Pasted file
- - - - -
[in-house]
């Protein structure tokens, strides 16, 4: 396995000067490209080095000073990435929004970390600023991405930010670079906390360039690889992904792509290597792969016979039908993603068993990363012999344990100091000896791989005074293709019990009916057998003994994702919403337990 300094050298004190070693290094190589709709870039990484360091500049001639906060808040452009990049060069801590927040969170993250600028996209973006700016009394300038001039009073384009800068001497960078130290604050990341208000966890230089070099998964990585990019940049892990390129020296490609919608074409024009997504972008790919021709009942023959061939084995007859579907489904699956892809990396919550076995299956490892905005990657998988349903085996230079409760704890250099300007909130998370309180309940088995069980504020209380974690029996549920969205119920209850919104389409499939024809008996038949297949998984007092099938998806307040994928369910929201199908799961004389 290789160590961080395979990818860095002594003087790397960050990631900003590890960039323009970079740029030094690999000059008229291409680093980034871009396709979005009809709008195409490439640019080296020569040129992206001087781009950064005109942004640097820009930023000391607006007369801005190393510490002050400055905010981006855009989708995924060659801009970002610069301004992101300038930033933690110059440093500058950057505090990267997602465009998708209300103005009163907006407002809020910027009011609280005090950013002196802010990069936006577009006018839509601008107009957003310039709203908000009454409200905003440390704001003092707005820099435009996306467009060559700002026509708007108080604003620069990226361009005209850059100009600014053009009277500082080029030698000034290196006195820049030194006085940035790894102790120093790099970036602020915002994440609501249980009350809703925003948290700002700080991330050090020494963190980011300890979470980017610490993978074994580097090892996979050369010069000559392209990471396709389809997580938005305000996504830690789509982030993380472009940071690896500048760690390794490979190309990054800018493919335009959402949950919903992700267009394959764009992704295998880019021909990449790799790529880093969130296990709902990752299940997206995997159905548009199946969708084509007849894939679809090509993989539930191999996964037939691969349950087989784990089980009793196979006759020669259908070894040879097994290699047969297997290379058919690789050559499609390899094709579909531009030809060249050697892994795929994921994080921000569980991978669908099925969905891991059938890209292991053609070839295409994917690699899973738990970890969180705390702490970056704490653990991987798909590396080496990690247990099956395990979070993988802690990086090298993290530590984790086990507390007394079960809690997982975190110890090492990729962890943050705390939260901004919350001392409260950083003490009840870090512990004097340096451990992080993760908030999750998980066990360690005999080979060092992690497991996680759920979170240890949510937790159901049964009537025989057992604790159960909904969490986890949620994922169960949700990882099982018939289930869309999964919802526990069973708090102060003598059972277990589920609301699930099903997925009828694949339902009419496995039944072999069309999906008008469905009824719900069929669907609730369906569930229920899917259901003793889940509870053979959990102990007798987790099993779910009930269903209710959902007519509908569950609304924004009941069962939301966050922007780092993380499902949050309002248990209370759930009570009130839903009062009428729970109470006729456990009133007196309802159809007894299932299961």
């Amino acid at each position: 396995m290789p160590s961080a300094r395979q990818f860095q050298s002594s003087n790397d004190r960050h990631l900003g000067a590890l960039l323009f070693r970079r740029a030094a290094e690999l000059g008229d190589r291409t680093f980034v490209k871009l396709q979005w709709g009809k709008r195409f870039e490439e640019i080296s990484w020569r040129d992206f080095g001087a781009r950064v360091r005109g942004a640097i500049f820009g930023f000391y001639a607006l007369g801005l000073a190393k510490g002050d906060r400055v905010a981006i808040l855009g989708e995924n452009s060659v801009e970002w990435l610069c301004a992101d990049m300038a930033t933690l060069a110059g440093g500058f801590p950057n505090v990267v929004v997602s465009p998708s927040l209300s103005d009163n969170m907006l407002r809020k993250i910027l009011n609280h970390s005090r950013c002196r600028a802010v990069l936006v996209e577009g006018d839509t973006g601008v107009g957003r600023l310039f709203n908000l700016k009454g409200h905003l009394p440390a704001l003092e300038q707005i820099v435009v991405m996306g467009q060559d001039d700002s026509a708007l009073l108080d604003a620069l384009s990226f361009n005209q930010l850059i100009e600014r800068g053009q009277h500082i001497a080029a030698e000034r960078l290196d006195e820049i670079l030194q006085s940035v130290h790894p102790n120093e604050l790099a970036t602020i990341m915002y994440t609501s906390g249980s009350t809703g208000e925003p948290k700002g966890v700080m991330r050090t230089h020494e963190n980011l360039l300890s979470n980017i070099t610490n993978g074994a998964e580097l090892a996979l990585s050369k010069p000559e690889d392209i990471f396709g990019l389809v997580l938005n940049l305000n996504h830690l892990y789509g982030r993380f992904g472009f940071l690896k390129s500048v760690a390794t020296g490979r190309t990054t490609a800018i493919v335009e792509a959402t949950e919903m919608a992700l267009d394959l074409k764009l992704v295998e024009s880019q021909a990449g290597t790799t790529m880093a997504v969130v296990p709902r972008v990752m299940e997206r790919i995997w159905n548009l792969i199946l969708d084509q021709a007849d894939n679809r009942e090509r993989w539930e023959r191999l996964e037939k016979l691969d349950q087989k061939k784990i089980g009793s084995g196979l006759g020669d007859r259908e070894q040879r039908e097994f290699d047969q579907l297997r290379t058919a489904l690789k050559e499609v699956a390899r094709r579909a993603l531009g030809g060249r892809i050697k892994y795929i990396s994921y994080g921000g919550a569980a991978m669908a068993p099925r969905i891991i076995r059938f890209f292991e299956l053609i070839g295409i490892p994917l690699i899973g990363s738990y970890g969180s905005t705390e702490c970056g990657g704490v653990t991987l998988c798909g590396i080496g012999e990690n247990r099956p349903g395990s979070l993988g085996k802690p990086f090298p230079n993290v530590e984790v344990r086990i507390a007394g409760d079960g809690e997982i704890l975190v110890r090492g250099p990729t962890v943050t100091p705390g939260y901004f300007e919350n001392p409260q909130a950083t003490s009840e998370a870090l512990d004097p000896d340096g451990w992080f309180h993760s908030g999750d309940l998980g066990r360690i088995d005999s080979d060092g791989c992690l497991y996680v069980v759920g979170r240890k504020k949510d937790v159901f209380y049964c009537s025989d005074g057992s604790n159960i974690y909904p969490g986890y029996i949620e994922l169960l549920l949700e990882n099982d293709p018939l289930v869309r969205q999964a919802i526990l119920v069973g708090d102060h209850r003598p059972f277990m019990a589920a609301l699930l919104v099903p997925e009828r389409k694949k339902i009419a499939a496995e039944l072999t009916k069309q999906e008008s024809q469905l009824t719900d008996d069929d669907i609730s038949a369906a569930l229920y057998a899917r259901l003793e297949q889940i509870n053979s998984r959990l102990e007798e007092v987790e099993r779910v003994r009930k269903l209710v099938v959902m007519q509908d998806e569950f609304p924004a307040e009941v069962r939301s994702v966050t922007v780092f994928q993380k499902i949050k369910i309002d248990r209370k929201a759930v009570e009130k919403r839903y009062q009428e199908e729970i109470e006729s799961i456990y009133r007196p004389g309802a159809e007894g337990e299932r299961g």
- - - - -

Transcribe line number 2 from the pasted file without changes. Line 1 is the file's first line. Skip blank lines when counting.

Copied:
């Protein structure tokens, strides 16, 4: 396995000067490209080095000073990435929004970390600023991405930010670079906390360039690889992904792509290597792969016979039908993603068993990363012999344990100091000896791989005074293709019990009916057998003994994702919403337990 300094050298004190070693290094190589709709870039990484360091500049001639906060808040452009990049060069801590927040969170993250600028996209973006700016009394300038001039009073384009800068001497960078130290604050990341208000966890230089070099998964990585990019940049892990390129020296490609919608074409024009997504972008790919021709009942023959061939084995007859579907489904699956892809990396919550076995299956490892905005990657998988349903085996230079409760704890250099300007909130998370309180309940088995069980504020209380974690029996549920969205119920209850919104389409499939024809008996038949297949998984007092099938998806307040994928369910929201199908799961004389 290789160590961080395979990818860095002594003087790397960050990631900003590890960039323009970079740029030094690999000059008229291409680093980034871009396709979005009809709008195409490439640019080296020569040129992206001087781009950064005109942004640097820009930023000391607006007369801005190393510490002050400055905010981006855009989708995924060659801009970002610069301004992101300038930033933690110059440093500058950057505090990267997602465009998708209300103005009163907006407002809020910027009011609280005090950013002196802010990069936006577009006018839509601008107009957003310039709203908000009454409200905003440390704001003092707005820099435009996306467009060559700002026509708007108080604003620069990226361009005209850059100009600014053009009277500082080029030698000034290196006195820049030194006085940035790894102790120093790099970036602020915002994440609501249980009350809703925003948290700002700080991330050090020494963190980011300890979470980017610490993978074994580097090892996979050369010069000559392209990471396709389809997580938005305000996504830690789509982030993380472009940071690896500048760690390794490979190309990054800018493919335009959402949950919903992700267009394959764009992704295998880019021909990449790799790529880093969130296990709902990752299940997206995997159905548009199946969708084509007849894939679809090509993989539930191999996964037939691969349950087989784990089980009793196979006759020669259908070894040879097994290699047969297997290379058919690789050559499609390899094709579909531009030809060249050697892994795929994921994080921000569980991978669908099925969905891991059938890209292991053609070839295409994917690699899973738990970890969180705390702490970056704490653990991987798909590396080496990690247990099956395990979070993988802690990086090298993290530590984790086990507390007394079960809690997982975190110890090492990729962890943050705390939260901004919350001392409260950083003490009840870090512990004097340096451990992080993760908030999750998980066990360690005999080979060092992690497991996680759920979170240890949510937790159901049964009537025989057992604790159960909904969490986890949620994922169960949700990882099982018939289930869309999964919802526990069973708090102060003598059972277990589920609301699930099903997925009828694949339902009419496995039944072999069309999906008008469905009824719900069929669907609730369906569930229920899917259901003793889940509870053979959990102990007798987790099993779910009930269903209710959902007519509908569950609304924004009941069962939301966050922007780092993380499902949050309002248990209370759930009570009130839903009062009428729970109470006729456990009133007196309802159809007894299932299961």